BWH Clinical Ethics Case Review, a monthly newsletter, is published by the BWH Office of Clinical Ethics. Each issue highlights a BWH case that posed an ethical problem for a patient, family members and/or caregivers, leading to an ethics consultation and BWH Ethics Committee discussion. Please note that because cases are based on actual ethics consultations, some details may have been altered in order to protect patient privacy and confidentiality.
This issue of the BWH Clinical Ethics Case Review highlights a case in which a patient was reluctant to undergo life-saving therapies after developing complications from lung transplantation. There were differences of opinion among team members and the family as to whether it was appropriate to try to encourage the patient to accept further treatment.
The patient, an older individual, developed serious complications requiring ICU-level treatment within the first year following lung transplantation. During her hospital stay, she began expressing a desire to go to hospice rather than to continue aggressive life-sustaining therapy. Her prognosis was somewhat uncertain. Some clinicians believed that there was the possibility of good recovery and that, having been fortunate to receive a scarce resource, she had an obligation to continue with treatment, while others believed recovery was unlikely, and therefore felt her request to de-escalate treatment was reasonable.
The family wanted her to continue treatment. An ethics consultation was requested by the team to help address these conflicts around treatment and goals of care.
This case illustrates the tension that can arise between the ethical principles of autonomy and distributive justice. As a society, we place high value on autonomy or “self-rule” – the right of patients to make health care decisions based on their own wishes and goals, free from coercion or inducement. At the same time, tenets of distributive justice call for making the best use of scarce resources.
Transplantable organs are in chronic short supply—four times as many people await organs than receive them. While awaiting a lung, heart, kidney or liver transplant, many patients suffer an extremely poor quality of life or die. From a justice perspective, knowing that many others were denied the organ may create a moral responsibility for organ recipients to do everything possible to maximize the life span of the gift they receive. Failing to do so—and possibly hastening death as a result—may have ramifications for the transplant program itself. High mortality rates in the first year after transplant can put a hospital program at risk of termination, thereby reducing other patients’ access to this procedure.
Prior to a transplant, when the patient’s candidacy is being evaluated, justice considerations prevail. “Because the organ supply is so limited and the offering of organs is based on the generosity of patients and families, proper stewardship of these organs is an ethical obligation for…organ recipients” (Bramstedt, 2006). For this reason, it is common practice to ask lung recipients to refrain from smoking and other harmful behaviors after their transplant surgery. Furthermore, they are carefully screened to address questions of psychologic reserve and robustness of their social support systems.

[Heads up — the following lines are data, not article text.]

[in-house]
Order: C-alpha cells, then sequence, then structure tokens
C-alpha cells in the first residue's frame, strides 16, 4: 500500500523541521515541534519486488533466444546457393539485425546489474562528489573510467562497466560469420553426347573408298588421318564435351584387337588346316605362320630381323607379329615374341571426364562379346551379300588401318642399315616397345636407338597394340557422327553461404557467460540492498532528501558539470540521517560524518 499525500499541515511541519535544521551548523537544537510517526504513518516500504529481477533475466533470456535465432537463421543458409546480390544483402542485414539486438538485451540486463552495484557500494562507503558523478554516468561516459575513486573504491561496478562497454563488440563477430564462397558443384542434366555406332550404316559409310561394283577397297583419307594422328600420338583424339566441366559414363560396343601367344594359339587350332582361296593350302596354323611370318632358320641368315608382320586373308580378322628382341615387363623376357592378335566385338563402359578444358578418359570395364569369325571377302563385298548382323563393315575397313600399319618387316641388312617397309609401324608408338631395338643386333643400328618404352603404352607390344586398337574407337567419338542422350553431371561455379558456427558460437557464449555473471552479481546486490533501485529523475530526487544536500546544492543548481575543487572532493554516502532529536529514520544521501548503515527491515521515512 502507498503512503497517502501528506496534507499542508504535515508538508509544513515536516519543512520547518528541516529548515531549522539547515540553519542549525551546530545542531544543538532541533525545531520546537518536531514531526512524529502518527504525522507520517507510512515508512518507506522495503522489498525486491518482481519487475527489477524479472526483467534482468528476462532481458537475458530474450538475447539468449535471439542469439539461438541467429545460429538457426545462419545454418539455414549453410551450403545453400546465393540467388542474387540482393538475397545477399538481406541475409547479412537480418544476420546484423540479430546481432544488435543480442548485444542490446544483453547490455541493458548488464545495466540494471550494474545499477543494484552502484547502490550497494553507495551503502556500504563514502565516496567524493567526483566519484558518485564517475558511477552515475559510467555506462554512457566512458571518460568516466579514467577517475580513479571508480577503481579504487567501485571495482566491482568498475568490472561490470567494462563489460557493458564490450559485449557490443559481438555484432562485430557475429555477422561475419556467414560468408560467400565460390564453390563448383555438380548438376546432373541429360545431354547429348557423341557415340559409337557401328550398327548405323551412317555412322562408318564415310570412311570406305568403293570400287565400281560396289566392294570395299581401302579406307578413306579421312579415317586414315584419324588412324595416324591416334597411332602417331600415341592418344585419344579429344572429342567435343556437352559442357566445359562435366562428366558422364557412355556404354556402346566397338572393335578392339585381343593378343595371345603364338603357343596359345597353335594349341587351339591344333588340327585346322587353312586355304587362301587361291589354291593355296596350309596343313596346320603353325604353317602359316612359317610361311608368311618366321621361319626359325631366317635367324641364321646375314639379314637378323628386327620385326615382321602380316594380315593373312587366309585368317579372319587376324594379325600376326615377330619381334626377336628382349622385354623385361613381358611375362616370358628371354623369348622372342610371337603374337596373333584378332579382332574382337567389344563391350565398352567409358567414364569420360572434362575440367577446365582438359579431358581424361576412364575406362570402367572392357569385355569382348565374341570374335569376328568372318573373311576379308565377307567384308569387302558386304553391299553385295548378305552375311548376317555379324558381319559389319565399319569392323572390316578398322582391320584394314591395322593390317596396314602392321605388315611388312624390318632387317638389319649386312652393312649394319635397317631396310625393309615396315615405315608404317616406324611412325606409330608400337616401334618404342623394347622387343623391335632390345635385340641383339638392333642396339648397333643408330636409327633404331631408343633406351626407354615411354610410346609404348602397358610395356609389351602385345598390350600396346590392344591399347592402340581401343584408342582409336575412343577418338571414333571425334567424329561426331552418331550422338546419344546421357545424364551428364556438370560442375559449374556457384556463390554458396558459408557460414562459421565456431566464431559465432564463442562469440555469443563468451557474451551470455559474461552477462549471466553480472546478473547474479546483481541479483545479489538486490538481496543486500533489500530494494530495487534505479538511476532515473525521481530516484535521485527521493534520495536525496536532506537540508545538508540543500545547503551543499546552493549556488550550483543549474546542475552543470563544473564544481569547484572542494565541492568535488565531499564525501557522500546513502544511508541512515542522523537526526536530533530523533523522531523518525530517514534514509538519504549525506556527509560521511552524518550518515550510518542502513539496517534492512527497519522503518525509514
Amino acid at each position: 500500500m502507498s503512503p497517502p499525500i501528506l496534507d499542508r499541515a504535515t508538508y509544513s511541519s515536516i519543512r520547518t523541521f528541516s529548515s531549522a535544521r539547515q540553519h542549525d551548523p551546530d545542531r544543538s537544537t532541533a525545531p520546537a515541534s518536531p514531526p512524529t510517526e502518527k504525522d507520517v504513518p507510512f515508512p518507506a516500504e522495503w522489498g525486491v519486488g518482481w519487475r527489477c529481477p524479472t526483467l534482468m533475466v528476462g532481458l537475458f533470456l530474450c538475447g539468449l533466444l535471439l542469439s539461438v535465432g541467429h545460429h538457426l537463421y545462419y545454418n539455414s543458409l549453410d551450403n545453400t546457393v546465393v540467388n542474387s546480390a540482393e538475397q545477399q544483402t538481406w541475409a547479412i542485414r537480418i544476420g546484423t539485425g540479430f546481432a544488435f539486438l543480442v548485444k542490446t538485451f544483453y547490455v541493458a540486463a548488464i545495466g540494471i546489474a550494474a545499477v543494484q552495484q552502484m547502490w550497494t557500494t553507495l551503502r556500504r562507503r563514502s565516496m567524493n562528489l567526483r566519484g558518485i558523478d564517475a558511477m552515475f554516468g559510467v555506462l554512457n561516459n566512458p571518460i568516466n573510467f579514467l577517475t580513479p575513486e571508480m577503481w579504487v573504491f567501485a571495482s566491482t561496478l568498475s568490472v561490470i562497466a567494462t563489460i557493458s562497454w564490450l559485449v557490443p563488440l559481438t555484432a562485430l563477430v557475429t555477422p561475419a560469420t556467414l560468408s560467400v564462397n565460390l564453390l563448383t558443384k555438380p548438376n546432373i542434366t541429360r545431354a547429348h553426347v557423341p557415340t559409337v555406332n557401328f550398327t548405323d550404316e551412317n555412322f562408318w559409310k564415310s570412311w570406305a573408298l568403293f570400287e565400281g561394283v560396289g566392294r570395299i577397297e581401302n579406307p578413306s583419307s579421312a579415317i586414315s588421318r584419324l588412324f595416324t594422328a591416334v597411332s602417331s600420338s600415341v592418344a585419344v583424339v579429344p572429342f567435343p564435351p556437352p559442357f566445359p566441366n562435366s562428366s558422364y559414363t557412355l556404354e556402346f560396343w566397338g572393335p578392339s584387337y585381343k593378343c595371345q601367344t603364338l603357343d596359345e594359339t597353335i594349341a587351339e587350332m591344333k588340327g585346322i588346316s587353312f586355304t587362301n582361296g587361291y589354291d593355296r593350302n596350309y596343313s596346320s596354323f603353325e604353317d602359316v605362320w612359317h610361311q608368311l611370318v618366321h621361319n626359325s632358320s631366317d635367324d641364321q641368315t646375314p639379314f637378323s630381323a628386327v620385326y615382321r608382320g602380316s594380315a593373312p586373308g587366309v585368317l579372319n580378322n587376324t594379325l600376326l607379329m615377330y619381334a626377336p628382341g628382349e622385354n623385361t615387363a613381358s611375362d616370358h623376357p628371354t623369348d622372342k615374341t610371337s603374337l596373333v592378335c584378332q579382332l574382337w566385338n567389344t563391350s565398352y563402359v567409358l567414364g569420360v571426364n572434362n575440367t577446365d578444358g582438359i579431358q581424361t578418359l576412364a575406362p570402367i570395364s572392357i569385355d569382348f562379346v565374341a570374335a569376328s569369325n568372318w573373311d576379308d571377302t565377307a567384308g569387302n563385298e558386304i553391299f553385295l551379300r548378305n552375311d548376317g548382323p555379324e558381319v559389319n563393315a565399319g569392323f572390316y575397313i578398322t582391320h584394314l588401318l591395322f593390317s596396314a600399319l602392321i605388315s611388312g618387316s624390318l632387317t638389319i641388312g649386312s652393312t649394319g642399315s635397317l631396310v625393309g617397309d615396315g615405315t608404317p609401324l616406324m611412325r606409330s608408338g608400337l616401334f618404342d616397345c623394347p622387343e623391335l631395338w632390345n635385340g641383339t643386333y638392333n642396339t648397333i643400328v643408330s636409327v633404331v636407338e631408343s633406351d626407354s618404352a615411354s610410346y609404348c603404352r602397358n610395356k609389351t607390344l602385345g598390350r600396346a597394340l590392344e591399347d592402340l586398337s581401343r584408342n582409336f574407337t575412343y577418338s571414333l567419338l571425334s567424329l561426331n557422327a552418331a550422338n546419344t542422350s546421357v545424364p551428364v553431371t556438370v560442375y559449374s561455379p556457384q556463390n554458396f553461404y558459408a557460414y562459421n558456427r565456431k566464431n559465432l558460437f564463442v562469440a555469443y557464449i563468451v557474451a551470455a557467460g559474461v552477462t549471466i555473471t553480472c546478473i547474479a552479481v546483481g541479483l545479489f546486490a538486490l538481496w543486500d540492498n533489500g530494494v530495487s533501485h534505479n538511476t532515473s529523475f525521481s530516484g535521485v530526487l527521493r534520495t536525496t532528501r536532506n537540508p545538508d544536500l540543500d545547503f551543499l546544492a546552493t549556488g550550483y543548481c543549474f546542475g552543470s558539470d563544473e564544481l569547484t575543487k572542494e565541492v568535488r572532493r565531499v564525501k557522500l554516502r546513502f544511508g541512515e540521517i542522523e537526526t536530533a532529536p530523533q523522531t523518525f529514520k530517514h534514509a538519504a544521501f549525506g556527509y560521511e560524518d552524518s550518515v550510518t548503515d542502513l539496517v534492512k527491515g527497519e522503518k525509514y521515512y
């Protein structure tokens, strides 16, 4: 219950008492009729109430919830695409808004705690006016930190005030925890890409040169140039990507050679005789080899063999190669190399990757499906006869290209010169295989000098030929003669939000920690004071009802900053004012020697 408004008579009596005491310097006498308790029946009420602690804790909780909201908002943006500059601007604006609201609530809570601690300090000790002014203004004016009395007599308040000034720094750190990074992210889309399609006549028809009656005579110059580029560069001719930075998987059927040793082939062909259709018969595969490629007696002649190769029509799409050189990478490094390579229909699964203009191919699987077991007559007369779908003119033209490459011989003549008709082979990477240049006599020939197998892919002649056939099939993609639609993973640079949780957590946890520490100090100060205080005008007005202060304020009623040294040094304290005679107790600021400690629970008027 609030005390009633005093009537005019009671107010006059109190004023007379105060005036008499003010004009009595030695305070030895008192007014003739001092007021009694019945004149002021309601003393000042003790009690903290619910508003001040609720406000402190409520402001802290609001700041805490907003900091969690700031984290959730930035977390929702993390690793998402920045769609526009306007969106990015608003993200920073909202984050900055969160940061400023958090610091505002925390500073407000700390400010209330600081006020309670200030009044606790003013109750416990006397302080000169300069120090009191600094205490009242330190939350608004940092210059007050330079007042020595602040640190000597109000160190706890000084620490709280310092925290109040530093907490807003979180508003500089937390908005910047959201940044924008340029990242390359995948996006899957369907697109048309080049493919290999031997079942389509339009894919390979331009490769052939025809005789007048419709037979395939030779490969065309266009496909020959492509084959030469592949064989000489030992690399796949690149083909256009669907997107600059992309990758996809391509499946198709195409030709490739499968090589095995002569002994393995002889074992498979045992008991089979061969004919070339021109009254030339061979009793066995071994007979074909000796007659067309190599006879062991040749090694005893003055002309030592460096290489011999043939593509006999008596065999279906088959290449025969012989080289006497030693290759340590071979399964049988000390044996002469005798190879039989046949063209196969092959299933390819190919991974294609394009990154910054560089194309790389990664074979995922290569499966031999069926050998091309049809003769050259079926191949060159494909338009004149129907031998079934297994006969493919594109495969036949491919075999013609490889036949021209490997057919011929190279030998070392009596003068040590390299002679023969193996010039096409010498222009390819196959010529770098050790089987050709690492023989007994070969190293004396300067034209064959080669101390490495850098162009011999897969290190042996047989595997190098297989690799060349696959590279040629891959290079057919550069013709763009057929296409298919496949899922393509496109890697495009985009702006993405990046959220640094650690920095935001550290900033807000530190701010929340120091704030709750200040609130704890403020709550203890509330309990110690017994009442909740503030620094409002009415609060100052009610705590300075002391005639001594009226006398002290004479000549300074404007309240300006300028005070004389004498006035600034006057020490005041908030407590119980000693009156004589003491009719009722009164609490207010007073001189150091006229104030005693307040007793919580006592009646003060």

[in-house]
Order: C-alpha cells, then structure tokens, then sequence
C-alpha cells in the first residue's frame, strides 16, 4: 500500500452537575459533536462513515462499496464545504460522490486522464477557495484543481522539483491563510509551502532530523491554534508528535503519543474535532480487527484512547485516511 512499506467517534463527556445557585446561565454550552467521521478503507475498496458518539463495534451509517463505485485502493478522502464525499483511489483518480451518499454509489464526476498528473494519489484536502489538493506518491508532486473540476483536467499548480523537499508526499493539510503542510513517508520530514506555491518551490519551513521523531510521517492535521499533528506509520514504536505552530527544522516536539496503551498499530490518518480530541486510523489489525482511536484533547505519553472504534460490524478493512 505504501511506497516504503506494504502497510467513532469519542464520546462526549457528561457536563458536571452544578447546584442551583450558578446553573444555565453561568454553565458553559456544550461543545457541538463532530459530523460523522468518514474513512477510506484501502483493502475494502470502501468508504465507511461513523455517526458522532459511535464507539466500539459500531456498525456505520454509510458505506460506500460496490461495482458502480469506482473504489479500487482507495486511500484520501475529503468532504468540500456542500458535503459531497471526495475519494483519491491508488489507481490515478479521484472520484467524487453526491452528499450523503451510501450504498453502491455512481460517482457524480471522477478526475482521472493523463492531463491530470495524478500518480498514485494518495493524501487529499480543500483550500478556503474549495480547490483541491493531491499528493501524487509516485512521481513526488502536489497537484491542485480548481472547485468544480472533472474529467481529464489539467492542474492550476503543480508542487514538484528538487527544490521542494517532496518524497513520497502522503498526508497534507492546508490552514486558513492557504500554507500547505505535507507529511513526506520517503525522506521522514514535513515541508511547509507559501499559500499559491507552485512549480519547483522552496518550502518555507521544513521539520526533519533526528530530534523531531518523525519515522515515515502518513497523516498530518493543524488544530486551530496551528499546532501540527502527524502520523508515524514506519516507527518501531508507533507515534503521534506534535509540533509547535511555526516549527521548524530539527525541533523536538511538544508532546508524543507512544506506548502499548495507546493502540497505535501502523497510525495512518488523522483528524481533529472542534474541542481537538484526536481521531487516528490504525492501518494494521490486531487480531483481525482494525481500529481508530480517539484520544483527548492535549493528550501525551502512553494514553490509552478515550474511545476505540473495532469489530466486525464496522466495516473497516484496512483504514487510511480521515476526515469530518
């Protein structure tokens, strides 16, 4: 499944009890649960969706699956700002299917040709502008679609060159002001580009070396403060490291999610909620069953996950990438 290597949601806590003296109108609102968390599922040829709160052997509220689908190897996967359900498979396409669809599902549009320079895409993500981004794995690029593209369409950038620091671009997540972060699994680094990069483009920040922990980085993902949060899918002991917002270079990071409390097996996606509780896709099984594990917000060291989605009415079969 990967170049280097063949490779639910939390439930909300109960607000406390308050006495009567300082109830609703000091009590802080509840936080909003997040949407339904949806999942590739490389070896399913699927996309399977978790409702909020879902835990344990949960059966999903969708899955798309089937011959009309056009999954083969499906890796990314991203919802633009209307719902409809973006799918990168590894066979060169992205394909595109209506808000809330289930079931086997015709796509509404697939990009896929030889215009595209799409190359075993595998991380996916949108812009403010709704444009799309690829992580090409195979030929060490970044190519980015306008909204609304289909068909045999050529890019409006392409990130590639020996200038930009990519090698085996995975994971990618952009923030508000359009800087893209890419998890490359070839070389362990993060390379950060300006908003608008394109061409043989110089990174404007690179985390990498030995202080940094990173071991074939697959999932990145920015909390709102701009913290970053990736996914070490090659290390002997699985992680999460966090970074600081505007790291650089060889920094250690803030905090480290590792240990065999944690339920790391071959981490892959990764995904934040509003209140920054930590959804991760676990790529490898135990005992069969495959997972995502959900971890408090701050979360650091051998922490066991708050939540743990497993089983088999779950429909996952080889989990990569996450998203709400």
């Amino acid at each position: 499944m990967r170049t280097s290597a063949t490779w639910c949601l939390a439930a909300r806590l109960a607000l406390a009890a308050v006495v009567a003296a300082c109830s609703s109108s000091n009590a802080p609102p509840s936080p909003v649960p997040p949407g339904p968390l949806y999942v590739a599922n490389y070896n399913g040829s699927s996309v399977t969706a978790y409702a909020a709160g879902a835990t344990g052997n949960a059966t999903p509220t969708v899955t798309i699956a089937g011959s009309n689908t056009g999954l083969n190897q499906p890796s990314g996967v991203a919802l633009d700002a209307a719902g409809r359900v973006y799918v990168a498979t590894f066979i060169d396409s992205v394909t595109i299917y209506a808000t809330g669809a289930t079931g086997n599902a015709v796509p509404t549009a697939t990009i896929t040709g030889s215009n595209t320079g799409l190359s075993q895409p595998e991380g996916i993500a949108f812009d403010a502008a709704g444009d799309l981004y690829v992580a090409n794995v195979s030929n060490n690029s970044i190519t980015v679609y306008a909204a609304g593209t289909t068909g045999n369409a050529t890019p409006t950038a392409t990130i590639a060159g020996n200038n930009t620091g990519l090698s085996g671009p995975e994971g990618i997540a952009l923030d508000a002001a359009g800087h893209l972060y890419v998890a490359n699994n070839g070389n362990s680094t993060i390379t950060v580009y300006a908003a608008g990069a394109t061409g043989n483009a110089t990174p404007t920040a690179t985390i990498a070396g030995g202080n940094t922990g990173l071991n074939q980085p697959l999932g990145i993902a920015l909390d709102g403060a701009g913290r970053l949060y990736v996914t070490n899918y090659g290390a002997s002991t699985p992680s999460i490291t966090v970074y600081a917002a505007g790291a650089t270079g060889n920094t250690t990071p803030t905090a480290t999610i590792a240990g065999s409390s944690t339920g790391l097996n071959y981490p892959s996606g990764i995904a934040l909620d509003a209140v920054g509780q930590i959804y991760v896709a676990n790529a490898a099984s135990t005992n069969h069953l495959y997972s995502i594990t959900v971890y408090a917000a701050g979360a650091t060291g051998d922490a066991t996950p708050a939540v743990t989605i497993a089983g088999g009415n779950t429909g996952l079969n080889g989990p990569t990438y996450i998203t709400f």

Since refusal of post-transplant treatments can similarly compromise transplant success, it is reasonable to consider a willingness to persevere through such treatments as another expectation for transplant candidacy.
“Preventable graft loss must be protected against, and factors that foster preventable graft loss…must be proactively contemplated when patients are reviewed as potential transplant candidates” (Bramstedt, 2006).
After a transplant, respect for autonomy assumes more weight. While it may be appropriate to remind the patient of a prior commitment to persevere in the face of hardship, ultimately the patient has the right to change his or her mind.
No matter how carefully and comprehensively the recovery process is explained up front, the burdens of the actual experience may exceed the patient’s expectations and ability to endure. “Clinicians should work with lung recipients and their families, particularly their caregivers, to find ways to sustain or increase (post-transplant improvements) by optimizing adherence, symptom management and complication prevention” (Rosenberger et al., 2012). If, despite these interventions, the patient still desires to discontinue treatment, this request should be honored.
In this case, the ethics consultation led to the conclusion that the team should respect the patient’s wishes to discontinue life-sustaining treatment and instead receive hospice care.
In a subsequent review of this case, the Ethics Committee agreed that it is appropriate to have a conversation with lung transplant candidates about the precious nature of donated lungs, an exceptionally scarce resource. It should be clearly explained that selection for lung transplant carries with it a moral duty to accept aggressive treatments for complications, especially during the first year. This should be understood as a strong hope and expectation, but not a requirement, recognizing that few patients will fully grasp beforehand the challenges they may subsequently encounter.
Bramstedt, K.A. “Transfusion Contracts for Jehovah’s Witnesses Receiving Organ Transplants: Ethical Necessity or Coercive Pact?” J Med Ethics. 2006;32(4):193-195.
Rosenberger, Emily et al. “Psychosocial Issues Facing Lung Transplant Candidates, Recipients and Family Caregivers.” Thorac Surg Clin. 2013;22(4):517-529.
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